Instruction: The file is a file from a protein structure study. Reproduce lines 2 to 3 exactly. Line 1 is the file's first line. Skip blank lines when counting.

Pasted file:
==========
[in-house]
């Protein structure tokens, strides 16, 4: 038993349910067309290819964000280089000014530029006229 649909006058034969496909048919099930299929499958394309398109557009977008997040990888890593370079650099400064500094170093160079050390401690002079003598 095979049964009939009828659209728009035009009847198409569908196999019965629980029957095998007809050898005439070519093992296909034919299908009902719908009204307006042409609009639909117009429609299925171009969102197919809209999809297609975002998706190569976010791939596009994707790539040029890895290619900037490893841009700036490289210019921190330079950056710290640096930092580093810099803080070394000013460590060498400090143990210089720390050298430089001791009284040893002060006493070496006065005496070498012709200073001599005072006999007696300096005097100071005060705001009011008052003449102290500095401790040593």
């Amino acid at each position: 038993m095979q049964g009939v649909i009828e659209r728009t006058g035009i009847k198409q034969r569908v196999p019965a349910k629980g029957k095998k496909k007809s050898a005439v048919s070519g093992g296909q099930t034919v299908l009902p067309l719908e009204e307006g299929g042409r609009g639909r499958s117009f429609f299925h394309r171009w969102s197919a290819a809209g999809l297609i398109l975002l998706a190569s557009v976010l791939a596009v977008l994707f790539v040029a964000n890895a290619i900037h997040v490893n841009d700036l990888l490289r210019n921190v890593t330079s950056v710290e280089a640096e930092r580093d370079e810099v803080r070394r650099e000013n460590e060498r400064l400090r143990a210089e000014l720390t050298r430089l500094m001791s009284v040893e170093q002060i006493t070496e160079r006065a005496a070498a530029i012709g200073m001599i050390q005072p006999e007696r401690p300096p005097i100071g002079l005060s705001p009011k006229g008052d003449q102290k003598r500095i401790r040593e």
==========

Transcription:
């Protein structure tokens, strides 16, 4: 038993349910067309290819964000280089000014530029006229 649909006058034969496909048919099930299929499958394309398109557009977008997040990888890593370079650099400064500094170093160079050390401690002079003598 095979049964009939009828659209728009035009009847198409569908196999019965629980029957095998007809050898005439070519093992296909034919299908009902719908009204307006042409609009639909117009429609299925171009969102197919809209999809297609975002998706190569976010791939596009994707790539040029890895290619900037490893841009700036490289210019921190330079950056710290640096930092580093810099803080070394000013460590060498400090143990210089720390050298430089001791009284040893002060006493070496006065005496070498012709200073001599005072006999007696300096005097100071005060705001009011008052003449102290500095401790040593």
């Amino acid at each position: 038993m095979q049964g009939v649909i009828e659209r728009t006058g035009i009847k198409q034969r569908v196999p019965a349910k629980g029957k095998k496909k007809s050898a005439v048919s070519g093992g296909q099930t034919v299908l009902p067309l719908e009204e307006g299929g042409r609009g639909r499958s117009f429609f299925h394309r171009w969102s197919a290819a809209g999809l297609i398109l975002l998706a190569s557009v976010l791939a596009v977008l994707f790539v040029a964000n890895a290619i900037h997040v490893n841009d700036l990888l490289r210019n921190v890593t330079s950056v710290e280089a640096e930092r580093d370079e810099v803080r070394r650099e000013n460590e060498r400064l400090r143990a210089e000014l720390t050298r430089l500094m001791s009284v040893e170093q002060i006493t070496e160079r006065a005496a070498a530029i012709g200073m001599i050390q005072p006999e007696r401690p300096p005097i100071g002079l005060s705001p009011k006229g008052d003449q102290k003598r500095i401790r040593e």